Michel Bouyssou takes a break at Roches Hotel, Grafton, on his journey on a recumbant bike ride around the world.
Michel Bouyssou takes a break at Roches Hotel, Grafton, on his journey on a recumbant bike ride around the world. ADAM HOURIGAN

Round-world trip on a trike

CYCLING around the world may not be everybody's idea of the perfect retirement, but for Frenchmen Michel Bouyssou, life on three wheels is ‘tres bonne'.

He was not racing to achieve his global circumnavigation in 80 days, but was aiming for a more leisurely 80-month odyssey, he said.

By the time he arrived in Grafton last week, Mr Bouyssou had travelled thousands of kilometres on his custom-modified three-wheeler.

After leaving France he rode to Italy then flew on to Uzbekistan in the Middle-East where he cycled his way across to China via the Silk Road.

He then rode across Japan and down through South-East Asia to Bali, before coming to Australia.

The Australian leg of his journey will take him down the east coast from Brisbane to Hobart. Then it is on to Adelaide for the ride to Perth.

Next is West Africa, then to Canada and a ride through the United States to the southern tip of South America, before heading home to France.

The trip is a journey of joy for Mr Bouyssou who has always been a keen amateur cyclist. He often took extended cycling trips through Europe with his wife while he was working as an electrical engineer. But as a widower and retired, he is travelling the world.

People along the way had been incredibly friendly and welcoming, and they always wanted to hear his story and have a chat, he said. The only trouble he had was in Kurdistan where he had a run-in with a thief.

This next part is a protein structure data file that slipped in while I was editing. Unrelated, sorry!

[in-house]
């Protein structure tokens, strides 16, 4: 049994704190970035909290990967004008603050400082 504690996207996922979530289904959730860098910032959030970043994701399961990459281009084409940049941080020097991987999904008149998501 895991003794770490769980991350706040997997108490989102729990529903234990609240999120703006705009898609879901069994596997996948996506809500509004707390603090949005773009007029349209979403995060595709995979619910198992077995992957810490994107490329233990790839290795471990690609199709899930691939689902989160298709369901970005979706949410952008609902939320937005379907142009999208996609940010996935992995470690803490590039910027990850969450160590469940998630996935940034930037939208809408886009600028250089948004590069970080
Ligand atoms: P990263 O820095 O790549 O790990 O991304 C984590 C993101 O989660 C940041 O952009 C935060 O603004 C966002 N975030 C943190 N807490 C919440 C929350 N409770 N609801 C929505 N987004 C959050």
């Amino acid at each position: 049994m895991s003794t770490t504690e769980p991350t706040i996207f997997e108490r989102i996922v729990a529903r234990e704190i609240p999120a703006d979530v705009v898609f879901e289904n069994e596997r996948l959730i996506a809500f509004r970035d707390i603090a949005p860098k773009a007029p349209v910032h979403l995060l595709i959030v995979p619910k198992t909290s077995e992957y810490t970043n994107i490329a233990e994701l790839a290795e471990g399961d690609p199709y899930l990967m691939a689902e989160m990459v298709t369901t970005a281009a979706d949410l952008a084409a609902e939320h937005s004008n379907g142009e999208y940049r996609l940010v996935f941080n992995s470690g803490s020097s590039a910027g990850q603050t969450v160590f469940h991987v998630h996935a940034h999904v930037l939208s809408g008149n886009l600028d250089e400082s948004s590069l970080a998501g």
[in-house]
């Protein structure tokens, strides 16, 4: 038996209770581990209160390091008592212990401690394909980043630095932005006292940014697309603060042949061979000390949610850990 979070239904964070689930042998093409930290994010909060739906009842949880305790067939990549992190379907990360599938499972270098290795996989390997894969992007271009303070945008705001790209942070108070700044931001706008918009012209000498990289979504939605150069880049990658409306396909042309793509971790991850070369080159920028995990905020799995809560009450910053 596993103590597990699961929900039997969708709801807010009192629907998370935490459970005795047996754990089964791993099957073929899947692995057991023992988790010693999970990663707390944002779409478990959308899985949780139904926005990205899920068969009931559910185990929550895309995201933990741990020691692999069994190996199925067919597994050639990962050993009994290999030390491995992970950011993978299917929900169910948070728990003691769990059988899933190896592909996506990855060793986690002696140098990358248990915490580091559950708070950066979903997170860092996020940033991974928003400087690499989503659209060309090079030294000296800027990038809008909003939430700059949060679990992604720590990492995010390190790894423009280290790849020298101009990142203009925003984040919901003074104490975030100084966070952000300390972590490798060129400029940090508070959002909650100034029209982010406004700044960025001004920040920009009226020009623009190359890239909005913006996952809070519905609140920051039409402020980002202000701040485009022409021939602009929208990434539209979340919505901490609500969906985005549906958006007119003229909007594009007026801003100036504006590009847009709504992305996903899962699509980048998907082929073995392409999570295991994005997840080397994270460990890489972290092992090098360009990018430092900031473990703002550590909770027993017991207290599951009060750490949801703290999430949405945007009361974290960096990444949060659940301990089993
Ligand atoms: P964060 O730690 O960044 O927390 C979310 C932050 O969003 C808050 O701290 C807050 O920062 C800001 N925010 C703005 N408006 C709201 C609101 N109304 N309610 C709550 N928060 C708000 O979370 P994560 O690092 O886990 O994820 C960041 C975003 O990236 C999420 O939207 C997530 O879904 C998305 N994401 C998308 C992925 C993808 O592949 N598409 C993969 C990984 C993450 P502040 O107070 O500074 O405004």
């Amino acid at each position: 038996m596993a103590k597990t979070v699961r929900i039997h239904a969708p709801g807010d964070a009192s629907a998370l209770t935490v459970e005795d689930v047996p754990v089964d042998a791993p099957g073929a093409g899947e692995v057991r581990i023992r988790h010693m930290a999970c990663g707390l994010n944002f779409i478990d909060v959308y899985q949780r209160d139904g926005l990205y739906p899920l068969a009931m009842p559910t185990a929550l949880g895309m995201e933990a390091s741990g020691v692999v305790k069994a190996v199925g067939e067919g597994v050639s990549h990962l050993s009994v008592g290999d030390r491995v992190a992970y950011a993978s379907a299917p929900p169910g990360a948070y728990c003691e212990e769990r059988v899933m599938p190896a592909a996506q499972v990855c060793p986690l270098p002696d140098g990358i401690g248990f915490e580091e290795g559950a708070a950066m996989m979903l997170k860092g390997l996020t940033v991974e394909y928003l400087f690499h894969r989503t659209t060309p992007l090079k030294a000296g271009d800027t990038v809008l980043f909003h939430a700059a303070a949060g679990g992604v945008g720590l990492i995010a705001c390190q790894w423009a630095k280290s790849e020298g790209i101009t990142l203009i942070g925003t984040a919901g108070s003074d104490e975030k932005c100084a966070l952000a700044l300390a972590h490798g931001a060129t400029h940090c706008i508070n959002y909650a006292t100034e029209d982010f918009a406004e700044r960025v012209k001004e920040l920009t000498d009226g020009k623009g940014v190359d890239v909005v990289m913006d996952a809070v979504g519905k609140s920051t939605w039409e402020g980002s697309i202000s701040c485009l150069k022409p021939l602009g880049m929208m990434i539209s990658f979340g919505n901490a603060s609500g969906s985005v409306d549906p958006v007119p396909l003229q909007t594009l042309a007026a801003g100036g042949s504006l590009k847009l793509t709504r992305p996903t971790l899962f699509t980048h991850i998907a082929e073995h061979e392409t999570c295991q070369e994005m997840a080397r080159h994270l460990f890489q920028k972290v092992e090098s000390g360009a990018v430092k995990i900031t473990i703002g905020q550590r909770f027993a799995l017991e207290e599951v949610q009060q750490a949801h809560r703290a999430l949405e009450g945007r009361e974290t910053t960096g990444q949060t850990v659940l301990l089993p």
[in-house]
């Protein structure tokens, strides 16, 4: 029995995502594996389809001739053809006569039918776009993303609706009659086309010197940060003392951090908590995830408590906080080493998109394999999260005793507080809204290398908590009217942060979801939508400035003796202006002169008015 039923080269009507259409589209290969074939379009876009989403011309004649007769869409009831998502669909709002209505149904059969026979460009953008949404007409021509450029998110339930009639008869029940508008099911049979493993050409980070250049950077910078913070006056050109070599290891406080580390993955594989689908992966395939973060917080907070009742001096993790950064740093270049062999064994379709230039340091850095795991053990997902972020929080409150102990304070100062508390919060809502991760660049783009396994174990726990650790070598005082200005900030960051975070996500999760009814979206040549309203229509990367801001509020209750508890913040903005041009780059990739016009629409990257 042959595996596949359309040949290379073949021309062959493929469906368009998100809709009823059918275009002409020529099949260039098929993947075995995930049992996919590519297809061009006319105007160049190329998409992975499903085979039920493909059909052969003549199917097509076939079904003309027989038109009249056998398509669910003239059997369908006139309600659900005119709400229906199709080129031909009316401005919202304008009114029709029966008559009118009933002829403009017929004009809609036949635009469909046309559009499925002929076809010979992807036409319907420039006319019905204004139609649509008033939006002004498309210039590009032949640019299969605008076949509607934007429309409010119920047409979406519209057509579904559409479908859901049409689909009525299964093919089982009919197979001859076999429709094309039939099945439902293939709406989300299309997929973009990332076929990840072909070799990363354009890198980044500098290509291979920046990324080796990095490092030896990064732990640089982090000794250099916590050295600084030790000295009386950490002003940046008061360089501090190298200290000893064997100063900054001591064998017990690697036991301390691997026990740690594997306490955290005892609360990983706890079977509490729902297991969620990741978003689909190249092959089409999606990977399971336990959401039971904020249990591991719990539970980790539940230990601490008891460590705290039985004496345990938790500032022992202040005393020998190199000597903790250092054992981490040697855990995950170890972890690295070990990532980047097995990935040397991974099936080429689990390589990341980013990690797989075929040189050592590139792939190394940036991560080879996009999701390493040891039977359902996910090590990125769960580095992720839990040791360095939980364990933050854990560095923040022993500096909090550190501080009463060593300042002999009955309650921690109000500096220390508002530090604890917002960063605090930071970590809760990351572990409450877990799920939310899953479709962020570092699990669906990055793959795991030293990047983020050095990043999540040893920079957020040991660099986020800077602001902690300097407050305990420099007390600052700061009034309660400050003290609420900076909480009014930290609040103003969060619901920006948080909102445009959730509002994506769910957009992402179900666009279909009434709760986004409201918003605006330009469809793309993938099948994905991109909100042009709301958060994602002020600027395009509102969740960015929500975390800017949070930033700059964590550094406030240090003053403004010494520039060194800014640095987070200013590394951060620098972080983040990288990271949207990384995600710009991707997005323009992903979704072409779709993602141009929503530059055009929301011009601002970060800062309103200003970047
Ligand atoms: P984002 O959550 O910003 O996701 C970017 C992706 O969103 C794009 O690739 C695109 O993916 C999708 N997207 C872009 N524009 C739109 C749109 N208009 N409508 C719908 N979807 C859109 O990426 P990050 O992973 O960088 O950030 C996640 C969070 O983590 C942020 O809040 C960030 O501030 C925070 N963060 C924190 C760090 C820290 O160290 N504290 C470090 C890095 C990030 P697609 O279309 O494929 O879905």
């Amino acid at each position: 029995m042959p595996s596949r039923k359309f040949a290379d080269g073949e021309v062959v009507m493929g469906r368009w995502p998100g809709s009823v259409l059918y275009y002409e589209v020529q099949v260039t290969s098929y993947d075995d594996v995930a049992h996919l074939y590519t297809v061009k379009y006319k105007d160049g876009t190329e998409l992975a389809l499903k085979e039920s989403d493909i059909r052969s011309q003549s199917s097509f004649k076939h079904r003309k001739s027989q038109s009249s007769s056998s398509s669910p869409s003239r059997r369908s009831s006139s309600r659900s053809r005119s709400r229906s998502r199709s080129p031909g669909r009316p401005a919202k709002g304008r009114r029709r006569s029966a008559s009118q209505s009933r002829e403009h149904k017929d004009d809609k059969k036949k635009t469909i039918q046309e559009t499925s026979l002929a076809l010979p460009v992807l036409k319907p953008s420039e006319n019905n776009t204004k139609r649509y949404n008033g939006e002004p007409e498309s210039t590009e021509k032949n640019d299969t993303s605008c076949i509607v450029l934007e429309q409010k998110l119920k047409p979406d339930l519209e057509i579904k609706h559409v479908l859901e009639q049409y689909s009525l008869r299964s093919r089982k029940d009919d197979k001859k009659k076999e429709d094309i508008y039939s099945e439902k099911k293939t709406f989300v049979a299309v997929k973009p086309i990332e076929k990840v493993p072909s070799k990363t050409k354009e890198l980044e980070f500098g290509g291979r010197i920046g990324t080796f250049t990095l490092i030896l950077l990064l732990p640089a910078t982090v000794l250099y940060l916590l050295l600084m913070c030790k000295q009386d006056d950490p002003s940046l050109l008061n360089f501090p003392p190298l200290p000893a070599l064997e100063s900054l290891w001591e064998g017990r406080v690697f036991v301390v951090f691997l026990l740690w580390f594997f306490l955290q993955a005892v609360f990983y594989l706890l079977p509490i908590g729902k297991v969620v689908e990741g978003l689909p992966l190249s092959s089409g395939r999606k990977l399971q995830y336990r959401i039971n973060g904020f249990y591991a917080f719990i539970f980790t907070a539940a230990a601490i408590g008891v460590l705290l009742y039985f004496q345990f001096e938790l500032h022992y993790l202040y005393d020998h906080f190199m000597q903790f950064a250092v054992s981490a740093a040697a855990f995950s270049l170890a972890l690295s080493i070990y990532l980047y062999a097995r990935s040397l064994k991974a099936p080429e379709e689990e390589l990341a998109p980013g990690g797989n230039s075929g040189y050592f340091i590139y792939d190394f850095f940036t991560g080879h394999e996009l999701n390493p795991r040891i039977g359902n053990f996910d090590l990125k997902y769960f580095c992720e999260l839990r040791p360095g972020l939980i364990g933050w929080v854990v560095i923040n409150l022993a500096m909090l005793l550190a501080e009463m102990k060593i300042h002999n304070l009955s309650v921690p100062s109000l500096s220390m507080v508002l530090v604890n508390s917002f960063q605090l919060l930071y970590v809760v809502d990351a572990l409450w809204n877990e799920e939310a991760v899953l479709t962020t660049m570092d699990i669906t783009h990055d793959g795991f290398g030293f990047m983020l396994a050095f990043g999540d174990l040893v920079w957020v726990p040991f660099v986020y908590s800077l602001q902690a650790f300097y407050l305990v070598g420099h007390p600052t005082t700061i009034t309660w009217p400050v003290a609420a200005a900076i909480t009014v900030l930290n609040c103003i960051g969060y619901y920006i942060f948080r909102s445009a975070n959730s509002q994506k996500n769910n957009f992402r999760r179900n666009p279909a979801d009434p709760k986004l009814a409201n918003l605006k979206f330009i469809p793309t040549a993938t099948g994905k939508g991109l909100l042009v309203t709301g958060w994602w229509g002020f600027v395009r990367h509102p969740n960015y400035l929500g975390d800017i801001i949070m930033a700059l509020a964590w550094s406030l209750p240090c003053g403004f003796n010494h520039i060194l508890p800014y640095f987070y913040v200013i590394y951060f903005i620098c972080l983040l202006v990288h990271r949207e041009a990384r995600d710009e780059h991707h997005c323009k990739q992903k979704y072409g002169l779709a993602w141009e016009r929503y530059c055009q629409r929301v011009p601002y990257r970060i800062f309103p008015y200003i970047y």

Mr Bouyssou used to ride a traditional two-wheeled bike but has upgraded to a tricycle

because it is more comfortable to ride and is more stable with a heavy load. But it was a little sluggish when it came to going uphill, he said.

He is normally on his bike by sunrise each day and rides till just after lunchtime, aiming to cover roughly 70 kilometres a day.

He has faced a range of weather including sub-zero snowy conditions as well as the scorching heat of tropical Asia.

Spending all that time in the saddle has made Mr Bouyssou something of a philosopher. “I think about a lot of things but sometimes I think of nothing,” he said.

He is also taking a leisurely approach to his 80-month timeframe. Mr Bouyssou rides for a six-month stint and then leaves his bike to fly home to spend a month visiting his family and grandchildren, before returning to his bike to resume the journey.

Mr Bouyssou is funding his journey by renting out his family home situated on the outskirts of Paris.



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